"Modernism" in Modern Drama: A Definition and an Estimate

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Cornell University Press, 1953 - 138 pages
Assesses the works of the major dramatists from Ibsen to Tennessee Williams.

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Ibsen and the Chasm between Past and Future
Strindberg and the Irreconcilable Conflict
Bernard Shaw and the Inadequate Man

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About the author (1953)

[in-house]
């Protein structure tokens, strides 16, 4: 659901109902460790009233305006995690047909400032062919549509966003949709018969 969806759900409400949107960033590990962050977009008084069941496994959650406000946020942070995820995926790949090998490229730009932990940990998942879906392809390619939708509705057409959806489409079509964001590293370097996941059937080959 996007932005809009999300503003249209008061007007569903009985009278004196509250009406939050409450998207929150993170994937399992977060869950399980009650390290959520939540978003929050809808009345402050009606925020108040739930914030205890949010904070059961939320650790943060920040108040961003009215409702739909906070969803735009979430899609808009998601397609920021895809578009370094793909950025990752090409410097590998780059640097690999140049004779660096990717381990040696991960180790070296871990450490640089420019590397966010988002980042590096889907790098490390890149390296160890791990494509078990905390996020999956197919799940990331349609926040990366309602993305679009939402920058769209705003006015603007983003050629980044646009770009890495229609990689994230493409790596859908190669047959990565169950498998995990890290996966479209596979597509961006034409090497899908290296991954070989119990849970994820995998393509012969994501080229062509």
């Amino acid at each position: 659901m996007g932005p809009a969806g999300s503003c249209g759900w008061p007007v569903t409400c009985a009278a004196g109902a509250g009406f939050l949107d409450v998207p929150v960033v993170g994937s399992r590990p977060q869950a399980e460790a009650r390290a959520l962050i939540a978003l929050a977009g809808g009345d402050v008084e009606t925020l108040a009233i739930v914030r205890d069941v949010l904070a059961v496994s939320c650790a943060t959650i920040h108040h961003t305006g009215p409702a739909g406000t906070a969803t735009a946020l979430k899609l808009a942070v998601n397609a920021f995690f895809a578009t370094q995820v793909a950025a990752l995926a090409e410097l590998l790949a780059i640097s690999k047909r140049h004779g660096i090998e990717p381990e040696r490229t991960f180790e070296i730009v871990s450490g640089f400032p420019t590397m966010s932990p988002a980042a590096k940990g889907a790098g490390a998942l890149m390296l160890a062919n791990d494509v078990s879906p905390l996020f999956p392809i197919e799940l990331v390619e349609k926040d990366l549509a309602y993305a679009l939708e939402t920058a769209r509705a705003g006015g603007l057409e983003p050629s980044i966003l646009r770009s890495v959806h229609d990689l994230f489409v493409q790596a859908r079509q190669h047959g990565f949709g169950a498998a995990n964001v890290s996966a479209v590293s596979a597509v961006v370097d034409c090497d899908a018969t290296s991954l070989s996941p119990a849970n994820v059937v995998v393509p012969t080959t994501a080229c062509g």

Joseph Wood Krutch demonstrated that the Renaissance man was not someone merely to read about. Born in Knoxville, Tennessee, he studied science and received his B.A. from the University of Tennessee. Afraid that society's emphasis on science and technology was a threat to our wilderness and wildlife, he went on to study humanities. After receiving his M.A. and Ph.D. degrees from Columbia University, he remained there to teach as a member of the English department and later occupied an endowed chair of dramatic literature. He was also an editor and a drama critic. When Krutch retired in 1952 because of respiratory problems, he moved to the southern Arizona desert, where, inspired by the natural beauty of the desert and its wildlife, he began to write about nature and conservation. Although his biographical work includes books on Edgar Allan Poe, Samuel Johnson, and Henry David Thoreau, here we will be concerned with some of his writings in natural history.

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